When Joseph Rehmann started his aquaculture company, the biggest hurdle was finding employees.
Together with his partner, the Victory Farms co-founder decided to create a pipeline of qualified workers for their fish business in Homa Bay County.
“The aquaculture industry was small and couldn’t provide a big talent pool of trained professionals. We had to focus on training first,” he talks of the business when it started eight years ago.
Because their business involves fish feed production, breeding, hatchery, processing, cold chain distribution, and retail, they needed more workers.“Pioneering was the hardest part,” he says.
They started a college hire programme called Graduate Aquaculture for Learning and Training (GALT) which has seen 40 trainees graduate.
Half of them now work at Victory Farms and the training investment has paid off.
“They are the future of aquaculture in East Africa,” Mr Rehmann says, adding that Victory Farms has one of the most efficient hatchery systems operated by Kenyans.
They faced another hurdle. There was the preexisting notion that Lake Victoria is not suitable for aquaculture [rearing of fish in controlled spots] because it is too cold, shallow, and hyacinth-infested.
“We knew there were challenges associated with the geography but we did our own technical work and concluded that Lake Victoria would be suitable for commercial aquaculture. So we took the risk,” he says.
Unlike many start-ups built by entrepreneurs with little know-how about the industry they are venturing into, which is the biggest cause of failure, the Victory Farms co-founder had over 15 years of aquaculture experience in Africa.
“Some basis of experience can mitigate risks,” Mr Rehmann says, adding “I brought business skills and he brought the aquaculture technical skills and I strongly believe in a two or three-punch team. Solo teams can work but it’s hard to have everything in one person.”
Art of fundraising
Just like most entrepreneurs, raising the first round of capital was not easy. But today, the firm has mastered the art of fundraising, receiving billions of shillings from venture capitalists to grow its presence.
This week, Victory Farms received Sh4.7 billion ($35 million) for expansion.
Mr Rehmann says they were lucky to have an aquaculture industry champion, Hans Den Bieman, founder of Sealand Aquaculture, the world’s largest salmon farm who was instrumental in their fundraising efforts.
His credibility attracted other investors.
He advises that when you have a vertically integrated business [where the company controls all stages along the supply chain instead of relying on external suppliers] it is less risky because you control the whole value chain, guaranteeing quality products, scale-up, and proper asset utilisation.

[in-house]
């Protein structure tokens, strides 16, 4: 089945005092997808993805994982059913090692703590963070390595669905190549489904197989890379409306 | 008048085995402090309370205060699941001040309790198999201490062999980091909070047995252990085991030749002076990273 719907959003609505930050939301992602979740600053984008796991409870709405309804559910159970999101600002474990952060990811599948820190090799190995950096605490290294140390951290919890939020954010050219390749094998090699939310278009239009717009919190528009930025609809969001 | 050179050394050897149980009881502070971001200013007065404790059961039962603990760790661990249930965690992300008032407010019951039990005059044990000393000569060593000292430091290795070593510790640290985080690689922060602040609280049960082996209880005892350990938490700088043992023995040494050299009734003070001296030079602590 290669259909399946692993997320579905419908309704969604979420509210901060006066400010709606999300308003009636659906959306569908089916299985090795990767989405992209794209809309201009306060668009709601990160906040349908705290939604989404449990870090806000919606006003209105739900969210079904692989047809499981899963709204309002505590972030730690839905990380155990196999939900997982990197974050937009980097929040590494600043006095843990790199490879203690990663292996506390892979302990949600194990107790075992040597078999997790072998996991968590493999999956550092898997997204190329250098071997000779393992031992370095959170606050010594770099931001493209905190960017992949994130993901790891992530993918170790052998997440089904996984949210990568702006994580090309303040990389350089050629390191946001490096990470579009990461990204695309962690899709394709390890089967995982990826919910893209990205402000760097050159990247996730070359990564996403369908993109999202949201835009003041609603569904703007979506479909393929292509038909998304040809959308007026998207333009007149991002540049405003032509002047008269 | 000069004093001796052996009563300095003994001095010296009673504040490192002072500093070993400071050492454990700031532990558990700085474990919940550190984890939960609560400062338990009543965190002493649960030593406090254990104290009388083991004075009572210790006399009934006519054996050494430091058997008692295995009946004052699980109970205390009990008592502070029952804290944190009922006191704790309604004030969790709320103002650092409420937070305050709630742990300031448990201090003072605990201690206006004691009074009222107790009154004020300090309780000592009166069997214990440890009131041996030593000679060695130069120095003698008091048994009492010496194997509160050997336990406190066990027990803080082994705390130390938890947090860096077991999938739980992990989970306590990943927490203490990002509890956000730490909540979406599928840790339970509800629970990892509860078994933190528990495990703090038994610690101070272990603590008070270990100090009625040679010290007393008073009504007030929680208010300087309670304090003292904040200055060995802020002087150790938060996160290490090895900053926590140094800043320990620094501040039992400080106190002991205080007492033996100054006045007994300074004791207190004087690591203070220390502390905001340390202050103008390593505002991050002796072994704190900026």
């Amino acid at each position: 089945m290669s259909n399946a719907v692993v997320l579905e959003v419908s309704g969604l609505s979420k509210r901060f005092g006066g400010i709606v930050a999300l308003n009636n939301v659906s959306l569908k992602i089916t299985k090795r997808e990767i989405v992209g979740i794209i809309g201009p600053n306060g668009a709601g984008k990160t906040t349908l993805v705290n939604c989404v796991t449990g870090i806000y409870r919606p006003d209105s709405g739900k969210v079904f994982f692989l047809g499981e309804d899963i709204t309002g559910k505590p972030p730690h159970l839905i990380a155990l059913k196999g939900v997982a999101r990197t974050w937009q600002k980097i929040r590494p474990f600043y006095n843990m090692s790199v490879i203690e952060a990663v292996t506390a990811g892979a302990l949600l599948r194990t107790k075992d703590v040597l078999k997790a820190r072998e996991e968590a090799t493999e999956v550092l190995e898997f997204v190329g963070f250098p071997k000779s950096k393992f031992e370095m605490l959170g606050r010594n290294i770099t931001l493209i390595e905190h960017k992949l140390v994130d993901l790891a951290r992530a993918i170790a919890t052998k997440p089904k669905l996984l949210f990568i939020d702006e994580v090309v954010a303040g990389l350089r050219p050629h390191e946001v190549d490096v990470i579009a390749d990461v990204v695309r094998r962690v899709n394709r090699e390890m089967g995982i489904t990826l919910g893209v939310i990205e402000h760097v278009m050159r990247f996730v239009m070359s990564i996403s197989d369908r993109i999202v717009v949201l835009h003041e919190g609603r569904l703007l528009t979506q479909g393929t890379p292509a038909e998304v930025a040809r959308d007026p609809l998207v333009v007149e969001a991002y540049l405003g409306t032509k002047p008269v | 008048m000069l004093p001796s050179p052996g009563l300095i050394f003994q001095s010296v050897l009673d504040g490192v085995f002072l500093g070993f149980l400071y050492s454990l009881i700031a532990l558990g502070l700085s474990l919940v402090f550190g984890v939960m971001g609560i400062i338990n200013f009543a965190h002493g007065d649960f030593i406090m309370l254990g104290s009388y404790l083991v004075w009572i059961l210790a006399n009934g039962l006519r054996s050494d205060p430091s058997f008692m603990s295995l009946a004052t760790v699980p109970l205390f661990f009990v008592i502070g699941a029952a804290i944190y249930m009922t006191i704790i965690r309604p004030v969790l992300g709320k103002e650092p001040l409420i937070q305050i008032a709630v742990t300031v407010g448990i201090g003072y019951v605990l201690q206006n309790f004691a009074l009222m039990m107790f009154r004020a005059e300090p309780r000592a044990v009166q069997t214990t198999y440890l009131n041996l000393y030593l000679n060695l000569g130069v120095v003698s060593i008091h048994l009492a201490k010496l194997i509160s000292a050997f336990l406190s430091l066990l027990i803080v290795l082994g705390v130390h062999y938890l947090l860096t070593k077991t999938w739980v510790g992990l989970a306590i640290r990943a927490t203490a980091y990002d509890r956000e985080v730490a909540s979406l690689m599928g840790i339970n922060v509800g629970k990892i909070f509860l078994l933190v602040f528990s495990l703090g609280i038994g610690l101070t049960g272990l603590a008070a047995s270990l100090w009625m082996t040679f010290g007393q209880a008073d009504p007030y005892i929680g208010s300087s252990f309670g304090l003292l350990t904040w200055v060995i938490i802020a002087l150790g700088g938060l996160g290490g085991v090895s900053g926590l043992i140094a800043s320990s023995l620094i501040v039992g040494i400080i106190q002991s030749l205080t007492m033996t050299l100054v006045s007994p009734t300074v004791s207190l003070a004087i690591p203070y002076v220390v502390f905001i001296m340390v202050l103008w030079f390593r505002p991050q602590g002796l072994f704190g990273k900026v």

“Many investors prefer to invest in one piece, either cold chains or processing or retail, and when you put the whole package together, you end up excluding other investors,” he says.
Over the years, the business has grown from the 100 tonnes of fish it was producing. In 2022, they did 7,000 tonnes and this year 10,000 tonnes are expected.
“With our recent round of fundraising of $35 million, the plan is to scale Kenya's production capacity to 20,000 tonnes annually,” he says.
In Rwanda, they are looking at building a fully vertically integrated unit too. “We are also exploring investment opportunities in Uganda, Tanzania and Ethiopia for the next few years."
On its quest for sustainable business practises, he says Victory Farms is focused on becoming the first regenerative aquaculture platform.
“Kenya has the opportunity to be the world leader in tilapia production and this fundraising round enables us to deploy capital into research and development to understand how to substitute foreign feed ingredients with local ingredients which has a massive multiplier effect on job creation,” says the CEO of the company feted among the top 100 SMEs in Kenya by the Business Daily and KPMG in 2022.
Their upcoming feed mill which will go live soon will also be the world’s first geothermal-powered aqua mill. It will ease the burden of importing feed from Egypt.
“During the pandemic, we were heavily impacted by the global supply chain disruptions because we were importing the majority of our feeds from Egypt. Dependency on other regions was brought to the fore and that’s why we need to have our local food systems to supply local demands,” says Mr Rehmann.
On markets, the fish investor says the Homa Bay-based firm focuses on underserved Kenyan consumers, who buy fish from local markets.
“Their suppliers have challenges sourcing fish – fresh and readily available. We’ve partnered with thousands of fish traders,” he says, adding that they have 79 branch locations across Kenya.